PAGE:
Risks Associated With Using Store Bought Rodenticides

Most people are disgusted by the sight or thought of rats invading their house. And rightly so. Rats scour through our Alabama sewers, garbage cans, and drains. Rats are the stuff horror movies are made of. Worst of all, they can carry a number of deadly diseases, persistent parasites, quick-spreading fleas, and dangerous ticks. Once inside your home, rats start to breed and spread throughout. But trying to control a rat infestation on your own can cause a series of its own problems. Using store-bought rodenticides or pesticides designed to kill rodents, carry its own set of risks and should always be done with great caution and care.

Risks Associated With Using Rat Poison

Risks to Children

Most rodenticides contain ingredients that attract animals and come in the shape of pellets that look like candy. Young children are naturally curious, and an unfamiliar object is likely to draw their attention. Over the last ten years, 40 % more children have been poisoned by rodenticides. They are toxic to inhale, touch, and if ingested, can be fatal.  Unless you are absolutely sure your child does not have access to rat poison, the risks far outweigh the benefits.

Risks to Pets

Just like children, cats and dogs are curious. Most are always on the prowl for that next snack or any food they can find, and if something like rat poison is in their sight, chances are they will eat it. Pets are also able to get into places we usually think they can’t gain access to. And since most pets wander our homes unattended, there is a huge chance of them finding rat poison even in what you consider the hidden spots.

Risks to Other Animals and Wildlife

Using rat poison to attract and eliminate your rat problem can be hazardous to our Alamba birds and other wildlife.  There are two ways birds, and other wildlife can be poisoned. Because an animal cannot tell the difference between what is edible and what is rat poison, birds, squirrels, possums, and even stray cats and dogs are attracted to the smell and taste. Like the rats the poison was intended for, these animals can suffer internal bleeding and die.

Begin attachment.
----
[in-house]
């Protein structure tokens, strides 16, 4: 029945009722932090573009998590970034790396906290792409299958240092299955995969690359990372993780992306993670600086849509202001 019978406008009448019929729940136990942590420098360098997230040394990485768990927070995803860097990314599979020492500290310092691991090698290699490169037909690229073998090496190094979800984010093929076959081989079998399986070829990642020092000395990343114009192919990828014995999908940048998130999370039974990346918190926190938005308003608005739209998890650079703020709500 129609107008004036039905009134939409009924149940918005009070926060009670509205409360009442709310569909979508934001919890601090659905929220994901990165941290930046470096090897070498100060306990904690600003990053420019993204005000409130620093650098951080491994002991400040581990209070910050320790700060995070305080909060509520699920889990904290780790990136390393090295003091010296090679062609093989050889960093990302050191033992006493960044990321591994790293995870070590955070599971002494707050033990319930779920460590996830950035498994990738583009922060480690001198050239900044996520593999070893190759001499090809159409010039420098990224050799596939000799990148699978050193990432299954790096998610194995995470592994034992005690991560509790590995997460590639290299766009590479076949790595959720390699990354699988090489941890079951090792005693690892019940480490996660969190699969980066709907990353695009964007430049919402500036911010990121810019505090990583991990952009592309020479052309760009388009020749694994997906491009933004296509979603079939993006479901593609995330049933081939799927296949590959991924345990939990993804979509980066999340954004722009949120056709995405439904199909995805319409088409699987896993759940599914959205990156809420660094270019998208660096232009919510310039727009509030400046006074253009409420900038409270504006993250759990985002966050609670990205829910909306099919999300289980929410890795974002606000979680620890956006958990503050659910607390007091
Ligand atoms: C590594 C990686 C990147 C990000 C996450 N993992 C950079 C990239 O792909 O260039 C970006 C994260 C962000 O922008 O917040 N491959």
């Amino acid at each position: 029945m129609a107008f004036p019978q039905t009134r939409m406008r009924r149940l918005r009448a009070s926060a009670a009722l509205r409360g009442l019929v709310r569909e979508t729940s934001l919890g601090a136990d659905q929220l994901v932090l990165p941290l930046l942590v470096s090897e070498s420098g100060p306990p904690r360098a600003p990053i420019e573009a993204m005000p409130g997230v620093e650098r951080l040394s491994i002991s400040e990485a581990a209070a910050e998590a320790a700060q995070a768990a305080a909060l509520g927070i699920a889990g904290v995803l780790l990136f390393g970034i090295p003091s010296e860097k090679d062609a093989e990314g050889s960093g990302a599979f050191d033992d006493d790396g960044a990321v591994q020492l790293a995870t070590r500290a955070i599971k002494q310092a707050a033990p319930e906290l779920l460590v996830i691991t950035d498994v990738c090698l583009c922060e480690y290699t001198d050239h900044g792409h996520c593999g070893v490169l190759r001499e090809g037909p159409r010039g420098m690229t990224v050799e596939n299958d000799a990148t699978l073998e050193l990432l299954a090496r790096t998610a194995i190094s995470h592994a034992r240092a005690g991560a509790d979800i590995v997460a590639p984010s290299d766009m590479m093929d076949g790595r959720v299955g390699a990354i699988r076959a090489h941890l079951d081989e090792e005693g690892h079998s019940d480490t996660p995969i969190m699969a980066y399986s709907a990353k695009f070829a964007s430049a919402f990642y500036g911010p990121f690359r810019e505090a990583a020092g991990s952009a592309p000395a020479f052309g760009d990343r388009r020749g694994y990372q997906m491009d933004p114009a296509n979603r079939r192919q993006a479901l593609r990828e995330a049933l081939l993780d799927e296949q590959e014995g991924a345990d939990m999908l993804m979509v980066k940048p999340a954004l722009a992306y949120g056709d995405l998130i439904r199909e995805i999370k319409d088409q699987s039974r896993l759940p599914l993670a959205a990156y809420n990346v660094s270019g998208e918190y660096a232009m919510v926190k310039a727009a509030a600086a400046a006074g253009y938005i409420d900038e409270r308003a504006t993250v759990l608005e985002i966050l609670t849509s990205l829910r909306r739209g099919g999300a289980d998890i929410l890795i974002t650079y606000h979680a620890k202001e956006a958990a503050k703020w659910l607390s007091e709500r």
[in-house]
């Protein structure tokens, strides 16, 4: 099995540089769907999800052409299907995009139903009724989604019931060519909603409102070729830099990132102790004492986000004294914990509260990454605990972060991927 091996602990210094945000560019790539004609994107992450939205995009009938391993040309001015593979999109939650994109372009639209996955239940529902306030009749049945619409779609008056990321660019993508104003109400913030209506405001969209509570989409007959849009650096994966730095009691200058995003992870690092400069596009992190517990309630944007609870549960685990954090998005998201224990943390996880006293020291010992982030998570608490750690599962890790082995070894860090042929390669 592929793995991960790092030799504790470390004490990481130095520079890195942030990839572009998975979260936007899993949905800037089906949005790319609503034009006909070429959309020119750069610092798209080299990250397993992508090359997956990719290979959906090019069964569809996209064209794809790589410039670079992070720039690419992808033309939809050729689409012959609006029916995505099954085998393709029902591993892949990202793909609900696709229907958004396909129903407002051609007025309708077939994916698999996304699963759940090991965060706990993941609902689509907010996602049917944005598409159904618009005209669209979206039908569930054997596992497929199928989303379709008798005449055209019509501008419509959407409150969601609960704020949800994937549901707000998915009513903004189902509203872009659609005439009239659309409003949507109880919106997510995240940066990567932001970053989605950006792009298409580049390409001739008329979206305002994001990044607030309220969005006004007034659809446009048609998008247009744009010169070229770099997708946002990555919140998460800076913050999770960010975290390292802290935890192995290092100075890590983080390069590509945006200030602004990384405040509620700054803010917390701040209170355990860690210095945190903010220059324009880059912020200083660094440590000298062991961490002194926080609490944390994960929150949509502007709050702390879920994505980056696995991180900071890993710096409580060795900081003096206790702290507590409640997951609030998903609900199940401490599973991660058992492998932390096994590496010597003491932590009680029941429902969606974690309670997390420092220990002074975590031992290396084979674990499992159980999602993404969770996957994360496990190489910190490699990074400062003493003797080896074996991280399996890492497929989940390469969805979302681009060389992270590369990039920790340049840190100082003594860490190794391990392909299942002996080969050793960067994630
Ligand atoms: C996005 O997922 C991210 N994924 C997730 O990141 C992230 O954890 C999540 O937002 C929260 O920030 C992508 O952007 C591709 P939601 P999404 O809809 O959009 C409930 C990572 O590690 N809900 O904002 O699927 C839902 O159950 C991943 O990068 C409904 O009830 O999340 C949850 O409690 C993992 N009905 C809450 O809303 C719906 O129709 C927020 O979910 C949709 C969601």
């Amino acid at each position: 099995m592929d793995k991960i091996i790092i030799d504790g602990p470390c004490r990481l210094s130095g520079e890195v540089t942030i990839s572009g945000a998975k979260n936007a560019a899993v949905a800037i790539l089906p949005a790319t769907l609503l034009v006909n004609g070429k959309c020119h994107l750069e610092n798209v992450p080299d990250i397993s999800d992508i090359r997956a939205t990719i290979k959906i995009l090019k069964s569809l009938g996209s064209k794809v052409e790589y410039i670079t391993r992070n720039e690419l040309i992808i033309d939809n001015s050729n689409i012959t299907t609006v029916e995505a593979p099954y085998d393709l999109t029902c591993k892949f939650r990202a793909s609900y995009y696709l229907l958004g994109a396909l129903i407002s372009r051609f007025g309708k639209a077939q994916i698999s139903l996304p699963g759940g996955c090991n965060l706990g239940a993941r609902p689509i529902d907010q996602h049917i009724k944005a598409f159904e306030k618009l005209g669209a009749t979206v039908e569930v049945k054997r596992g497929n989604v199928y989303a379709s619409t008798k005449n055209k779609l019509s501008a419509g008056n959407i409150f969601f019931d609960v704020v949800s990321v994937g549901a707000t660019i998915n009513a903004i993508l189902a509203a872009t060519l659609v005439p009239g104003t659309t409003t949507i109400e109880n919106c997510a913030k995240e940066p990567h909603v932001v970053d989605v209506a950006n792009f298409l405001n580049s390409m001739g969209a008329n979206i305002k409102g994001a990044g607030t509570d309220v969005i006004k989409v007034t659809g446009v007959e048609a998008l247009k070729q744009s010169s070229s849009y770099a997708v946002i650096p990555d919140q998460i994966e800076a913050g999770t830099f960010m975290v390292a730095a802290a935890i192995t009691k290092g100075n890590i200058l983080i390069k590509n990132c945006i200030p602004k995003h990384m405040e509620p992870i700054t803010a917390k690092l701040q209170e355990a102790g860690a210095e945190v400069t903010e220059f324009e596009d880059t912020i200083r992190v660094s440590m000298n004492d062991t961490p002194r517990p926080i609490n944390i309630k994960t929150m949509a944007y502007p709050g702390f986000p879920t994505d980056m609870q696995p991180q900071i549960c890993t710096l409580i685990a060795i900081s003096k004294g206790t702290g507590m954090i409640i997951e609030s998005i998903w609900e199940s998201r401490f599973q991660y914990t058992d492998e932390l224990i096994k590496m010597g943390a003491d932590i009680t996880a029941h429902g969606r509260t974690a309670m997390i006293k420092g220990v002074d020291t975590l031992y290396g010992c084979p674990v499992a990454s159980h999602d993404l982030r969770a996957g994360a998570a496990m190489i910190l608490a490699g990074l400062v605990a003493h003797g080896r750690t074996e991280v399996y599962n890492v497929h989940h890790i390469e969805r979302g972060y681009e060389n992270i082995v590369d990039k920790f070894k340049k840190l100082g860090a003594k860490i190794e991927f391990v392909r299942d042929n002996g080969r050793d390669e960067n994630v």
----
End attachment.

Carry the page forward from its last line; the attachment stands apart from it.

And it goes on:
Secondary poisoning occurs when birds and other predators eat the already poisoned animals. An example of this would be a hawk devouring an infected rat. It may take a few days, but the hawk will become sick, and it too will eventually die.

The Disposal

When taking matters into your own hands using store-bought rodenticides, you also have to dispose of dead animals. While this may be ok for some, many of us are not accustomed to such work. It can be gross, time-consuming, and often the dead animal ends up in a separate, different place than the original bait. Because rats carry diseases, it’s essential to be careful when handling the dead rodent. You will want to wear gloves, a mask and only use your hands if no other option. Be sure to put the dead rodent in a tightly sealed trash container so that other animals are not attracted to the dead carcass.

Save the Hassle. Contact the Experts at Bama Pest and Allow Us to Handle Your Rodent Control

Instead of taking matters into your own hands, dealing with gross remnants, and risking injury to a pet or a neighbor’s pet, it’s best to leave the rodent control up to the professionals. Bama Pest offers superior rodent control and wildlife control services to provide you with a healthy environment for your home and property. We also use integrated pest management practices, so you can be sure we are using the most effective yet environmentally sensitive approach when reducing and eliminating pests on your property.

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Call us today at (251) 478-7015 or contact us here.

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